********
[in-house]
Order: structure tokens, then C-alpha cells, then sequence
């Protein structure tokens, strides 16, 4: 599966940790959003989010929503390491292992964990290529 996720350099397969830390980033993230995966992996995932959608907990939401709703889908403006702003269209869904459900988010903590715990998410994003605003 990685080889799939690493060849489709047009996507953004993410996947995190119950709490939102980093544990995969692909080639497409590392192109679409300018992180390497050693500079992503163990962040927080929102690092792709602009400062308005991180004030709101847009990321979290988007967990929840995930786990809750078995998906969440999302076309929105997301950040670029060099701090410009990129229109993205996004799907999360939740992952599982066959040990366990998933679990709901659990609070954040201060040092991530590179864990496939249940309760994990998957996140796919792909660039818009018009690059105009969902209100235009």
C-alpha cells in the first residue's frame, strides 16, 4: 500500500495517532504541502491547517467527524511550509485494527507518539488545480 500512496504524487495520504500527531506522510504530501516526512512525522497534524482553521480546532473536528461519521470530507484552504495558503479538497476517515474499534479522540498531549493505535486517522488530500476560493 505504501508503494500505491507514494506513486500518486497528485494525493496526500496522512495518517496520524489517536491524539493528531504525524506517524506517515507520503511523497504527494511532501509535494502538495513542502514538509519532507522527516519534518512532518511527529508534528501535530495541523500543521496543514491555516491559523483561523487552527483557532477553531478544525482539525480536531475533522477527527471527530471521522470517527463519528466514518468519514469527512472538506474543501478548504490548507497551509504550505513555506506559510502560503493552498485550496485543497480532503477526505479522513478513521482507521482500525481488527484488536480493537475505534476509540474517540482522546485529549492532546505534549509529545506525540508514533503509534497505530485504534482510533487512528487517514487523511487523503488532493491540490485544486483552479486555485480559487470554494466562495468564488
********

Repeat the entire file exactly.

[in-house]
Order: structure tokens, then C-alpha cells, then sequence
């Protein structure tokens, strides 16, 4: 599966940790959003989010929503390491292992964990290529 996720350099397969830390980033993230995966992996995932959608907990939401709703889908403006702003269209869904459900988010903590715990998410994003605003 990685080889799939690493060849489709047009996507953004993410996947995190119950709490939102980093544990995969692909080639497409590392192109679409300018992180390497050693500079992503163990962040927080929102690092792709602009400062308005991180004030709101847009990321979290988007967990929840995930786990809750078995998906969440999302076309929105997301950040670029060099701090410009990129229109993205996004799907999360939740992952599982066959040990366990998933679990709901659990609070954040201060040092991530590179864990496939249940309760994990998957996140796919792909660039818009018009690059105009969902209100235009």
C-alpha cells in the first residue's frame, strides 16, 4: 500500500495517532504541502491547517467527524511550509485494527507518539488545480 500512496504524487495520504500527531506522510504530501516526512512525522497534524482553521480546532473536528461519521470530507484552504495558503479538497476517515474499534479522540498531549493505535486517522488530500476560493 505504501508503494500505491507514494506513486500518486497528485494525493496526500496522512495518517496520524489517536491524539493528531504525524506517524506517515507520503511523497504527494511532501509535494502538495513542502514538509519532507522527516519534518512532518511527529508534528501535530495541523500543521496543514491555516491559523483561523487552527483557532477553531478544525482539525480536531475533522477527527471527530471521522470517527463519528466514518468519514469527512472538506474543501478548504490548507497551509504550505513555506506559510502560503493552498485550496485543497480532503477526505479522513478513521482507521482500525481488527484488536480493537475505534476509540474517540482522546485529549492532546505534549509529545506525540508514533503509534497505530485504534482510533487512528487517514487523511487523503488532493491540490485544486483552479486555485480559487470554494466562495468564488